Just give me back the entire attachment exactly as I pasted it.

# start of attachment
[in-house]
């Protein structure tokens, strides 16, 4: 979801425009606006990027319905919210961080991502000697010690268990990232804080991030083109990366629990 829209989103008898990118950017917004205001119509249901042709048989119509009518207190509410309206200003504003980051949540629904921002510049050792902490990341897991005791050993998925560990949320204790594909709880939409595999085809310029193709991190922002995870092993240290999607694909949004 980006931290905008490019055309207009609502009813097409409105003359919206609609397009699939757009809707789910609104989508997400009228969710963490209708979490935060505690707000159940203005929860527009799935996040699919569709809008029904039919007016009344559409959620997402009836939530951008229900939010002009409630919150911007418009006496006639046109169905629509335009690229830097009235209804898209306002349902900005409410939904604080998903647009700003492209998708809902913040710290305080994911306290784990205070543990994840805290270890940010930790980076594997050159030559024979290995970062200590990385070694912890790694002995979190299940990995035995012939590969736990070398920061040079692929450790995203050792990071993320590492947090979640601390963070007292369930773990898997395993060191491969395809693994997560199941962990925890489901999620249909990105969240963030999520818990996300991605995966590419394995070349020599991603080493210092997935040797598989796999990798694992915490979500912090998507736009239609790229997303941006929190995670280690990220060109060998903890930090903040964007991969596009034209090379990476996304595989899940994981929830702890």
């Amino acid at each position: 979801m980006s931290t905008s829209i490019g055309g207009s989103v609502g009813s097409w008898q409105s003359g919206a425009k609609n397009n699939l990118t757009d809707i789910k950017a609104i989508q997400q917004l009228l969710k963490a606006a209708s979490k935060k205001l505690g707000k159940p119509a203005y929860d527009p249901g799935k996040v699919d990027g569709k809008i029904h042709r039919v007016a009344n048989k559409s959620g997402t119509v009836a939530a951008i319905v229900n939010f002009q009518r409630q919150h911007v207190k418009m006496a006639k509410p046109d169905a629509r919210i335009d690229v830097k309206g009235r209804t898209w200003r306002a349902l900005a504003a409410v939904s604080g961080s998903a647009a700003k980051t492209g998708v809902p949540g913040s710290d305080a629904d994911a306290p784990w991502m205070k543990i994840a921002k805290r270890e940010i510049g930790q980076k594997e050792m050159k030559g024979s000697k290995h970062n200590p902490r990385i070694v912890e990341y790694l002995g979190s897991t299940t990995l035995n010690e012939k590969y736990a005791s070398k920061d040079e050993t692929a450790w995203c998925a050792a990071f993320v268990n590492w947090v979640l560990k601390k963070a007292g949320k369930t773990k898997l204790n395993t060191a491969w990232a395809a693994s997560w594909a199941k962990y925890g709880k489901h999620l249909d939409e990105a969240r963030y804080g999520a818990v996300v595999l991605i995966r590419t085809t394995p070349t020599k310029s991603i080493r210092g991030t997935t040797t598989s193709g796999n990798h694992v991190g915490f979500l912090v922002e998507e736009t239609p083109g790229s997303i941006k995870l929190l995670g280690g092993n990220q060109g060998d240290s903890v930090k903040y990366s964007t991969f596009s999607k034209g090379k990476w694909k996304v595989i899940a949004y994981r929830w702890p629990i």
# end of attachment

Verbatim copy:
[in-house]
């Protein structure tokens, strides 16, 4: 979801425009606006990027319905919210961080991502000697010690268990990232804080991030083109990366629990 829209989103008898990118950017917004205001119509249901042709048989119509009518207190509410309206200003504003980051949540629904921002510049050792902490990341897991005791050993998925560990949320204790594909709880939409595999085809310029193709991190922002995870092993240290999607694909949004 980006931290905008490019055309207009609502009813097409409105003359919206609609397009699939757009809707789910609104989508997400009228969710963490209708979490935060505690707000159940203005929860527009799935996040699919569709809008029904039919007016009344559409959620997402009836939530951008229900939010002009409630919150911007418009006496006639046109169905629509335009690229830097009235209804898209306002349902900005409410939904604080998903647009700003492209998708809902913040710290305080994911306290784990205070543990994840805290270890940010930790980076594997050159030559024979290995970062200590990385070694912890790694002995979190299940990995035995012939590969736990070398920061040079692929450790995203050792990071993320590492947090979640601390963070007292369930773990898997395993060191491969395809693994997560199941962990925890489901999620249909990105969240963030999520818990996300991605995966590419394995070349020599991603080493210092997935040797598989796999990798694992915490979500912090998507736009239609790229997303941006929190995670280690990220060109060998903890930090903040964007991969596009034209090379990476996304595989899940994981929830702890």
């Amino acid at each position: 979801m980006s931290t905008s829209i490019g055309g207009s989103v609502g009813s097409w008898q409105s003359g919206a425009k609609n397009n699939l990118t757009d809707i789910k950017a609104i989508q997400q917004l009228l969710k963490a606006a209708s979490k935060k205001l505690g707000k159940p119509a203005y929860d527009p249901g799935k996040v699919d990027g569709k809008i029904h042709r039919v007016a009344n048989k559409s959620g997402t119509v009836a939530a951008i319905v229900n939010f002009q009518r409630q919150h911007v207190k418009m006496a006639k509410p046109d169905a629509r919210i335009d690229v830097k309206g009235r209804t898209w200003r306002a349902l900005a504003a409410v939904s604080g961080s998903a647009a700003k980051t492209g998708v809902p949540g913040s710290d305080a629904d994911a306290p784990w991502m205070k543990i994840a921002k805290r270890e940010i510049g930790q980076k594997e050792m050159k030559g024979s000697k290995h970062n200590p902490r990385i070694v912890e990341y790694l002995g979190s897991t299940t990995l035995n010690e012939k590969y736990a005791s070398k920061d040079e050993t692929a450790w995203c998925a050792a990071f993320v268990n590492w947090v979640l560990k601390k963070a007292g949320k369930t773990k898997l204790n395993t060191a491969w990232a395809a693994s997560w594909a199941k962990y925890g709880k489901h999620l249909d939409e990105a969240r963030y804080g999520a818990v996300v595999l991605i995966r590419t085809t394995p070349t020599k310029s991603i080493r210092g991030t997935t040797t598989s193709g796999n990798h694992v991190g915490f979500l912090v922002e998507e736009t239609p083109g790229s997303i941006k995870l929190l995670g280690g092993n990220q060109g060998d240290s903890v930090k903040y990366s964007t991969f596009s999607k034209g090379k990476w694909k996304v595989i899940a949004y994981r929830w702890p629990i």